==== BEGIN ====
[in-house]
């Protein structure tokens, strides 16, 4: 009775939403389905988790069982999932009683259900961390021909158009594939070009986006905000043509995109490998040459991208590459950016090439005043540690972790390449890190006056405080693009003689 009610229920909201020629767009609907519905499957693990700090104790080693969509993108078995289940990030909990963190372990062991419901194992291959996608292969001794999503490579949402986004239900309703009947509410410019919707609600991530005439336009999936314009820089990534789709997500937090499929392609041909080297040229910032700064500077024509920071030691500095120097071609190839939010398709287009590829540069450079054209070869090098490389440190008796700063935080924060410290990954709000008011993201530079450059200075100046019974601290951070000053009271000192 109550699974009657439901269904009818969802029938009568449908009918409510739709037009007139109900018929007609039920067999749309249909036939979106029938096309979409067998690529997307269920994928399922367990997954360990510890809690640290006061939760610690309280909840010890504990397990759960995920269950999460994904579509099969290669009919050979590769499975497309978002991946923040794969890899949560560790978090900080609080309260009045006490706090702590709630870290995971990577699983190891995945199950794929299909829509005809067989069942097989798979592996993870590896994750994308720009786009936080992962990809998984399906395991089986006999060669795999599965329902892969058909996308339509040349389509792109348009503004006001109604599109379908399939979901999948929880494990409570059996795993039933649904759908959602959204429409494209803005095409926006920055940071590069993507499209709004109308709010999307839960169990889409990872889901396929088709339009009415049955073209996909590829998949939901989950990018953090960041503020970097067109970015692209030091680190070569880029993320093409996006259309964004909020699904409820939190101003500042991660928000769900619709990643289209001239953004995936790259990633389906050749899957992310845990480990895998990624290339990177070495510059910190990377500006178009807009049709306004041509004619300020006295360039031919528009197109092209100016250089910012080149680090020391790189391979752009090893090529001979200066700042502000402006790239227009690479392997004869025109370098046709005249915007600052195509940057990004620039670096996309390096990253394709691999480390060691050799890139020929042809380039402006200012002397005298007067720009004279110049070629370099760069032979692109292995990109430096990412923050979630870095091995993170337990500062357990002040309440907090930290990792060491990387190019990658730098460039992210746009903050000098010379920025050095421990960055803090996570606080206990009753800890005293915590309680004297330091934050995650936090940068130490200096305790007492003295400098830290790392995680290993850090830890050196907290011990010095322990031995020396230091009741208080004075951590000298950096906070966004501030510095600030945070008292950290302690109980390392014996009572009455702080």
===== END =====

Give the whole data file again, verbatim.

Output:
[in-house]
């Protein structure tokens, strides 16, 4: 009775939403389905988790069982999932009683259900961390021909158009594939070009986006905000043509995109490998040459991208590459950016090439005043540690972790390449890190006056405080693009003689 009610229920909201020629767009609907519905499957693990700090104790080693969509993108078995289940990030909990963190372990062991419901194992291959996608292969001794999503490579949402986004239900309703009947509410410019919707609600991530005439336009999936314009820089990534789709997500937090499929392609041909080297040229910032700064500077024509920071030691500095120097071609190839939010398709287009590829540069450079054209070869090098490389440190008796700063935080924060410290990954709000008011993201530079450059200075100046019974601290951070000053009271000192 109550699974009657439901269904009818969802029938009568449908009918409510739709037009007139109900018929007609039920067999749309249909036939979106029938096309979409067998690529997307269920994928399922367990997954360990510890809690640290006061939760610690309280909840010890504990397990759960995920269950999460994904579509099969290669009919050979590769499975497309978002991946923040794969890899949560560790978090900080609080309260009045006490706090702590709630870290995971990577699983190891995945199950794929299909829509005809067989069942097989798979592996993870590896994750994308720009786009936080992962990809998984399906395991089986006999060669795999599965329902892969058909996308339509040349389509792109348009503004006001109604599109379908399939979901999948929880494990409570059996795993039933649904759908959602959204429409494209803005095409926006920055940071590069993507499209709004109308709010999307839960169990889409990872889901396929088709339009009415049955073209996909590829998949939901989950990018953090960041503020970097067109970015692209030091680190070569880029993320093409996006259309964004909020699904409820939190101003500042991660928000769900619709990643289209001239953004995936790259990633389906050749899957992310845990480990895998990624290339990177070495510059910190990377500006178009807009049709306004041509004619300020006295360039031919528009197109092209100016250089910012080149680090020391790189391979752009090893090529001979200066700042502000402006790239227009690479392997004869025109370098046709005249915007600052195509940057990004620039670096996309390096990253394709691999480390060691050799890139020929042809380039402006200012002397005298007067720009004279110049070629370099760069032979692109292995990109430096990412923050979630870095091995993170337990500062357990002040309440907090930290990792060491990387190019990658730098460039992210746009903050000098010379920025050095421990960055803090996570606080206990009753800890005293915590309680004297330091934050995650936090940068130490200096305790007492003295400098830290790392995680290993850090830890050196907290011990010095322990031995020396230091009741208080004075951590000298950096906070966004501030510095600030945070008292950290302690109980390392014996009572009455702080």